Happy Times and Eclipse had planned an early departure from Livingston, Guatemala, but the river gods had something else in mind. We were delayed first by HT’s starboard engine that’s become reluctant to turn over. Our second holdup came from Eclipse’s port side propeller, bound by a fishing net. The guidebooks provide ample warnings about abandoned fishing nets, but there’s nothing to be done about it. You can’t see the nets below the water’s surface, and you don’t realize what’s happened until you hear the dreaded thump-thump.
Captain Geoff jumped into the river and quickly assessed the situation. The Rio Dulce flows rapidly at the point where it dumps into the sea. Geoff tied a line onto a cleat and put a loop into the other end. He used the loop as a stirrup to shove himself under the swift water to reach the propeller. He used a knife to saw away at the net wrapped around it. Then he employed our Hamilton hook knife, a tool we bought soon after a fishing net wrapped around one of our propellers as we crossed from the Turks & Caicos to Puerto Rico.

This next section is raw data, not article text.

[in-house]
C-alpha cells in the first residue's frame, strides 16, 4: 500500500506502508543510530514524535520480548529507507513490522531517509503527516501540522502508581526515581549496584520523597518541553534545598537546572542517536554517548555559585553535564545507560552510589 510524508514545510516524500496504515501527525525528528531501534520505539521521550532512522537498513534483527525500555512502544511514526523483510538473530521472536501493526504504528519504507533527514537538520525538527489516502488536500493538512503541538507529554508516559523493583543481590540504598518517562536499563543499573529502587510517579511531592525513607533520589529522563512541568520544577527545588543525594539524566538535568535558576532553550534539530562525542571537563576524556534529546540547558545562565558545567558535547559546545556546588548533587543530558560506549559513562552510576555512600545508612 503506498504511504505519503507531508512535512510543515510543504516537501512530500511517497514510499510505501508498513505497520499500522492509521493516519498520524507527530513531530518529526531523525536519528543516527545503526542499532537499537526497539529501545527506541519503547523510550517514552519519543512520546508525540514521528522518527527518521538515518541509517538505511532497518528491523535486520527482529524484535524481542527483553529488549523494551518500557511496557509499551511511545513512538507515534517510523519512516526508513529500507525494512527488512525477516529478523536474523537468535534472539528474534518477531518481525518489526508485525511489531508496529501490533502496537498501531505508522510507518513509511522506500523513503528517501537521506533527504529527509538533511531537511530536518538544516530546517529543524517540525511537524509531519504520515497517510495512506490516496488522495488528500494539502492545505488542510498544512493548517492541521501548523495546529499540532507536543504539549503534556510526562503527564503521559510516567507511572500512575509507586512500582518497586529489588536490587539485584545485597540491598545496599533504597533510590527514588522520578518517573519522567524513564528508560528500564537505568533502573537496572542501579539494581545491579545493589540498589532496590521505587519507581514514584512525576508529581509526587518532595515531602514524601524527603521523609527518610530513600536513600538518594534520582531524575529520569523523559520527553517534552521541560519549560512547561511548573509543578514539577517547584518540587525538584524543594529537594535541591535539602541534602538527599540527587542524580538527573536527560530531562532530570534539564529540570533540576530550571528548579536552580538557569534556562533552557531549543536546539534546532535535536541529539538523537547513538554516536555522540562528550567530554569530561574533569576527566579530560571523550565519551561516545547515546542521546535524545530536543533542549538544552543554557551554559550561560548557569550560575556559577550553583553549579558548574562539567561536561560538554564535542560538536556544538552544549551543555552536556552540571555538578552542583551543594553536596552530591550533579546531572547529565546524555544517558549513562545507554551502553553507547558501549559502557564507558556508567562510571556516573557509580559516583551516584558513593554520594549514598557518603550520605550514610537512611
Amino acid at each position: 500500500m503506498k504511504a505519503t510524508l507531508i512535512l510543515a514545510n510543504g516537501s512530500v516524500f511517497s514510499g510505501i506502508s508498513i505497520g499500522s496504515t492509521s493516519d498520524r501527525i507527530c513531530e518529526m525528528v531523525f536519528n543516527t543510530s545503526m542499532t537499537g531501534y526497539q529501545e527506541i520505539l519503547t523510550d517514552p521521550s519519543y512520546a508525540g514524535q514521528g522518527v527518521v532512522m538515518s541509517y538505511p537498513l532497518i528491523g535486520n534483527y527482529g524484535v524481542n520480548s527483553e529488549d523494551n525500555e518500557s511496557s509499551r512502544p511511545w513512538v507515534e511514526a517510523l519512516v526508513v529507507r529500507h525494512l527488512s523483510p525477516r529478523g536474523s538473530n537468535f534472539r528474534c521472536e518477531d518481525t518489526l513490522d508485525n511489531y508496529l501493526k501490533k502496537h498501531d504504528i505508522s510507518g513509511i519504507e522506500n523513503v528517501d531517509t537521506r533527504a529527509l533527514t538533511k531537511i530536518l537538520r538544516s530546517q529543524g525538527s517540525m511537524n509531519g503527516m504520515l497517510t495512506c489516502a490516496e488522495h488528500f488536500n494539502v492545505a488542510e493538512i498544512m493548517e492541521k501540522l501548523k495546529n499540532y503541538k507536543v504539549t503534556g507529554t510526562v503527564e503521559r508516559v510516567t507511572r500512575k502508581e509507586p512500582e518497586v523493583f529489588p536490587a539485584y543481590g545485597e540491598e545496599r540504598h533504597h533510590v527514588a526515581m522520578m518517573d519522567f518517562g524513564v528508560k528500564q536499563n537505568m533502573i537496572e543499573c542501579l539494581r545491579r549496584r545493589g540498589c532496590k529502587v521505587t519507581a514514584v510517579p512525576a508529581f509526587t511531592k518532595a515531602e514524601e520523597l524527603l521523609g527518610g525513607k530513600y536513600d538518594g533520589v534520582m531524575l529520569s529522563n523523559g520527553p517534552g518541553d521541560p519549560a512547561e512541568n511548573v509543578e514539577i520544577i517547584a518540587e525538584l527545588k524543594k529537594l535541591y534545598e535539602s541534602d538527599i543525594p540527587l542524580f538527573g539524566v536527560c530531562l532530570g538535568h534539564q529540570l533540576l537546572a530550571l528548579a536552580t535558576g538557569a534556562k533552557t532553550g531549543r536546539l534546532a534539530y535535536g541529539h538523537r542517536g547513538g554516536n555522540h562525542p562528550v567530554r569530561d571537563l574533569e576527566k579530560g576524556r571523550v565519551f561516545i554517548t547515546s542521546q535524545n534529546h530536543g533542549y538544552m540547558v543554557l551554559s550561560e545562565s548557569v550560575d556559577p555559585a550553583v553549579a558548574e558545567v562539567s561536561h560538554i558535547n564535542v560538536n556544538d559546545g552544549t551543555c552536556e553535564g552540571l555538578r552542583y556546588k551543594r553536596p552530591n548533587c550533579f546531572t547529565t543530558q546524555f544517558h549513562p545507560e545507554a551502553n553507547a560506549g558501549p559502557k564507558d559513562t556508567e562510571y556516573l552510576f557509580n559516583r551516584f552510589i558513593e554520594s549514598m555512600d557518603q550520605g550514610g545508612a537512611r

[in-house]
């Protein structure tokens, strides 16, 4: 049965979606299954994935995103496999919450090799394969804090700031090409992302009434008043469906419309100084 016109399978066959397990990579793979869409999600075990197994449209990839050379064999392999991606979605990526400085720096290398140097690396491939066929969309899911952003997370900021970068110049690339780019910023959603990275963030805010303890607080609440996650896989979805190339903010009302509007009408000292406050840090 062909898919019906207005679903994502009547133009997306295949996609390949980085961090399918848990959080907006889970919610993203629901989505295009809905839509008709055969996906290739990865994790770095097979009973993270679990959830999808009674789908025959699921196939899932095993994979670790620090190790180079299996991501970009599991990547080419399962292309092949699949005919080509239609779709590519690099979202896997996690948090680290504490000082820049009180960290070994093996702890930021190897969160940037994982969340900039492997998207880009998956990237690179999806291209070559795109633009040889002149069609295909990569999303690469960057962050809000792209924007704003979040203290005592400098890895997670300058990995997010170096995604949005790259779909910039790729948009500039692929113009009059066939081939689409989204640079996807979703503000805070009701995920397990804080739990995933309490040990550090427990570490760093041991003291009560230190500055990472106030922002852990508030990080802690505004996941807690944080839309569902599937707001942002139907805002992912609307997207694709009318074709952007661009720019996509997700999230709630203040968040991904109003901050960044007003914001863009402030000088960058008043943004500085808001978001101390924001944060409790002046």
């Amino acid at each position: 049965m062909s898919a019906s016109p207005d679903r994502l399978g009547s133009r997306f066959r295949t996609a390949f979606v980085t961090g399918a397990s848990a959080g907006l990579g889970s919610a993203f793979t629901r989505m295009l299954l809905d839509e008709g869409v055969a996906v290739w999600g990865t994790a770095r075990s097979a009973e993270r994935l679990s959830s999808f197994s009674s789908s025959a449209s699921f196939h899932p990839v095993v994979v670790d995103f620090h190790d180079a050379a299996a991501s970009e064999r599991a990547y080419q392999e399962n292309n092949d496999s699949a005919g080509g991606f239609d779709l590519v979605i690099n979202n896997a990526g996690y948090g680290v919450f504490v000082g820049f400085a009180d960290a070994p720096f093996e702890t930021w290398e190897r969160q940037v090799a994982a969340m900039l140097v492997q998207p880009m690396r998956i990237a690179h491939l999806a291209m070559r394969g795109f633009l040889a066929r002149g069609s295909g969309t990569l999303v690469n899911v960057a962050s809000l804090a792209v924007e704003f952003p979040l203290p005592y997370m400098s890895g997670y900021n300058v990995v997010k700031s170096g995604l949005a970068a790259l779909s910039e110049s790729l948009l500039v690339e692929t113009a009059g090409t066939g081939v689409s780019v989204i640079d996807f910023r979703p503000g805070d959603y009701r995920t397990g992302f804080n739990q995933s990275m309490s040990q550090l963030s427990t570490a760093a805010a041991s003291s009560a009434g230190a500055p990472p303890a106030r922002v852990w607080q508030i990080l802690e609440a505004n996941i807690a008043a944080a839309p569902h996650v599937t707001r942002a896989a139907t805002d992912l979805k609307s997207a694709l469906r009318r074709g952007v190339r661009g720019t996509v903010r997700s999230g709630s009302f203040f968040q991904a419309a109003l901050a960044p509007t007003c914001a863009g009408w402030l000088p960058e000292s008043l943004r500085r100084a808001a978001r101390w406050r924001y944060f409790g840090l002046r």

By 11:15 a.m. both boats were underway again. We headed south through the gorge that has become one of Guatemala’s leading tourist attractions. The steep walls of Cueva de la Vaca reach 300 feet high, a mass of bromeliads, brush and trees where tropical birds coyly hide. In certain places the walls are bare limestone rock looming over the river. Where the rock meets the river’s edge, the random graffiti of sightseers blemishes the limestone.
At the gorge’s end our boats slipped into El Golfete, a lake that’s a smaller version of Lago de Izabal further south. A light drizzle turned into a downpour that was so heavy we could not see Eclipse ahead. Both boats dropped anchor outside Texan Bay to wait out the storm. Thirty minutes later we re-anchored in a better spot for a quiet overnight stay on the Rio Dulce.